FIGS. 6-8 illustrate another extrudable bearing in accordance with the present invention. Again, the bearing is considered extrudable because it has a constant axial cross-section as viewed in FIG. 6.

As illustrated in FIG. 6, the bearing has been machined to the precise required outer diameter O.D. and inner diameter I.D. The phantom lines in FIG. 6 illustrate the inner and outer diameter after extrusion but prior to machining. In normal use, the bearing is placed in a housing which intimately contacts the outer diameter of the bearing and the bearing supports a shaft located within the inner diameter of the bearing. Accordingly, like the bearing of FIG. 1, the outer diameter of the bearing is a function of the inner diameter of the housing into which the bearing is to be located and inner diameter is the function of the size of the shaft to be supported. As with any hydrodynamic bearing, the inner diameter of the bearing is a predetermined amount larger than the outer diameter of the shaft which is to be supported by the bearing so as to allow fluid film which supports the shaft.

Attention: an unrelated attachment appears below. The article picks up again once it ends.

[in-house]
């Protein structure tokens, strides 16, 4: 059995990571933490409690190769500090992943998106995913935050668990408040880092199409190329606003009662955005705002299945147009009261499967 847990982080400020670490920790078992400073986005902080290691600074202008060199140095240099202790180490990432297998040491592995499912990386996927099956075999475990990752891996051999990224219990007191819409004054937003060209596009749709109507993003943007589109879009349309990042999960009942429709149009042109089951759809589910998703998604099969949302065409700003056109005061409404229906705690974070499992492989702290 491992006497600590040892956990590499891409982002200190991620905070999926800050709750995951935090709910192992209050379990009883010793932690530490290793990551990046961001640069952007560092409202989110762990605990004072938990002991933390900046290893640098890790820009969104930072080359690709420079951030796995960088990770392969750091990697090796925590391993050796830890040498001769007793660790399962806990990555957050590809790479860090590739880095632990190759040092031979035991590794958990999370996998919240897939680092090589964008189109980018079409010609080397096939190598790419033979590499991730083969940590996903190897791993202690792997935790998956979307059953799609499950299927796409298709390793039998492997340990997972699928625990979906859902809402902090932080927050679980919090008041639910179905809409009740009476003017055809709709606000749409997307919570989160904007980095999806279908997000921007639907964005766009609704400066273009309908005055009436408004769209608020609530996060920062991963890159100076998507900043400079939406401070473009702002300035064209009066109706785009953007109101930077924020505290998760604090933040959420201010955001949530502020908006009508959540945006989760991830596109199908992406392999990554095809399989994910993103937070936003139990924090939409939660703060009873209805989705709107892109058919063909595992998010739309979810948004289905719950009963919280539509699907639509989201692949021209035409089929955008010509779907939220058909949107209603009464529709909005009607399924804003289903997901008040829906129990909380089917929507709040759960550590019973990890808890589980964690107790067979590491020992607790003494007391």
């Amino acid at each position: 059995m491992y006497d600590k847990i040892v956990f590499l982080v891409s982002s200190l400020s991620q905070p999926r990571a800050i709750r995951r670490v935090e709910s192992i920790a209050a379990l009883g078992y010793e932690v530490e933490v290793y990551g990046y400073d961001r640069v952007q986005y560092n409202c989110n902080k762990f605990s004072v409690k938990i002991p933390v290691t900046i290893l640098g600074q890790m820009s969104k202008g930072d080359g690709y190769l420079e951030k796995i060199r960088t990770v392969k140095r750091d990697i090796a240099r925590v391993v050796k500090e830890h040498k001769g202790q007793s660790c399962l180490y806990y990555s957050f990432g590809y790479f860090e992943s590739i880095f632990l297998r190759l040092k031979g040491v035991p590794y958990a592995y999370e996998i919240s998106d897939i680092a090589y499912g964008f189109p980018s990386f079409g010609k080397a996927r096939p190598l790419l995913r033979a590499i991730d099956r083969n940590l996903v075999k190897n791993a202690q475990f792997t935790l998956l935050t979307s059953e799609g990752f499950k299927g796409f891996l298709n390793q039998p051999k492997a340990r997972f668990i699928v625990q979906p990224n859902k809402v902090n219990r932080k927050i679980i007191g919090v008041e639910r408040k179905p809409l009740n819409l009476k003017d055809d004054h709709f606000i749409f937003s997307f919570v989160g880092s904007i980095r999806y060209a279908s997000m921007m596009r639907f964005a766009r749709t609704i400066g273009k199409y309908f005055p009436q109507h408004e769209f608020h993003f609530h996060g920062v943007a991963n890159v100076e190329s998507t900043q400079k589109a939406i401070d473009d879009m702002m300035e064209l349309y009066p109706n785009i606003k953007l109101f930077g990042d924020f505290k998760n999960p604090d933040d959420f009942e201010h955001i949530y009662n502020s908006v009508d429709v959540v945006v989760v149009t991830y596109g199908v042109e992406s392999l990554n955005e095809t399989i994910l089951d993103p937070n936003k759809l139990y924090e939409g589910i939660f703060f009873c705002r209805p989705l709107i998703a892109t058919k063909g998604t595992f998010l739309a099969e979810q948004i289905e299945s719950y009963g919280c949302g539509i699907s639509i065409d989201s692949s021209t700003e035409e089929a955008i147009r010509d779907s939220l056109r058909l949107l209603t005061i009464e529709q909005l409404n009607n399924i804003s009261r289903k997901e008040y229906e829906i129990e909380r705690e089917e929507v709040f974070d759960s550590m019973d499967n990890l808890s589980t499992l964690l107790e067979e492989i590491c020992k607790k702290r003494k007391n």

Aside from the different cross-section and the resulting difference in the skeletal support portion, the construction shown in FIGS. 6-8 utilizes the same principles described above with respect to the bearing shown in FIGS. 1-4. However, in the bearing of FIGS. 6-8 the variations in rigidity of the support structure required to achieve wedge formation are achieved both through the use of different materials and through the cross-sectional profile of the bearing.